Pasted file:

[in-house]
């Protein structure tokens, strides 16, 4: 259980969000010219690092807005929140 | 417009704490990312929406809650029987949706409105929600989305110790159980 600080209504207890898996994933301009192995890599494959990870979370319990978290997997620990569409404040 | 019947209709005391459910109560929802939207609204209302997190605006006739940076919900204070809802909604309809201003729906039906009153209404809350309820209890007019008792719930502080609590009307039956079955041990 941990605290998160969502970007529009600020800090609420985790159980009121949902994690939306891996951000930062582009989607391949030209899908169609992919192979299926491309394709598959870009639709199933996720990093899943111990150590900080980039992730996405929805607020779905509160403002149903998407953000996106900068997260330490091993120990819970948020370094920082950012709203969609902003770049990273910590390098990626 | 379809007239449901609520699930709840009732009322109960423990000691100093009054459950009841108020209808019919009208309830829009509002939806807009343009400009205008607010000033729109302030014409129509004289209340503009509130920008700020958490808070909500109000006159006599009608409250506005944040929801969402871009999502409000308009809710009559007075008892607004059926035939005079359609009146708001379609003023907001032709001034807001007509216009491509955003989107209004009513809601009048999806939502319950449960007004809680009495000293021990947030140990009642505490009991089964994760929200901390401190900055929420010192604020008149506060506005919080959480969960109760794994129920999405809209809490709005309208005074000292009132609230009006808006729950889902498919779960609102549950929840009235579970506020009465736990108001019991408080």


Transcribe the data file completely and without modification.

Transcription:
[in-house]
């Protein structure tokens, strides 16, 4: 259980969000010219690092807005929140 | 417009704490990312929406809650029987949706409105929600989305110790159980 600080209504207890898996994933301009192995890599494959990870979370319990978290997997620990569409404040 | 019947209709005391459910109560929802939207609204209302997190605006006739940076919900204070809802909604309809201003729906039906009153209404809350309820209890007019008792719930502080609590009307039956079955041990 941990605290998160969502970007529009600020800090609420985790159980009121949902994690939306891996951000930062582009989607391949030209899908169609992919192979299926491309394709598959870009639709199933996720990093899943111990150590900080980039992730996405929805607020779905509160403002149903998407953000996106900068997260330490091993120990819970948020370094920082950012709203969609902003770049990273910590390098990626 | 379809007239449901609520699930709840009732009322109960423990000691100093009054459950009841108020209808019919009208309830829009509002939806807009343009400009205008607010000033729109302030014409129509004289209340503009509130920008700020958490808070909500109000006159006599009608409250506005944040929801969402871009999502409000308009809710009559007075008892607004059926035939005079359609009146708001379609003023907001032709001034807001007509216009491509955003989107209004009513809601009048999806939502319950449960007004809680009495000293021990947030140990009642505490009991089964994760929200901390401190900055929420010192604020008149506060506005919080959480969960109760794994129920999405809209809490709005309208005074000292009132609230009006808006729950889902498919779960609102549950929840009235579970506020009465736990108001019991408080």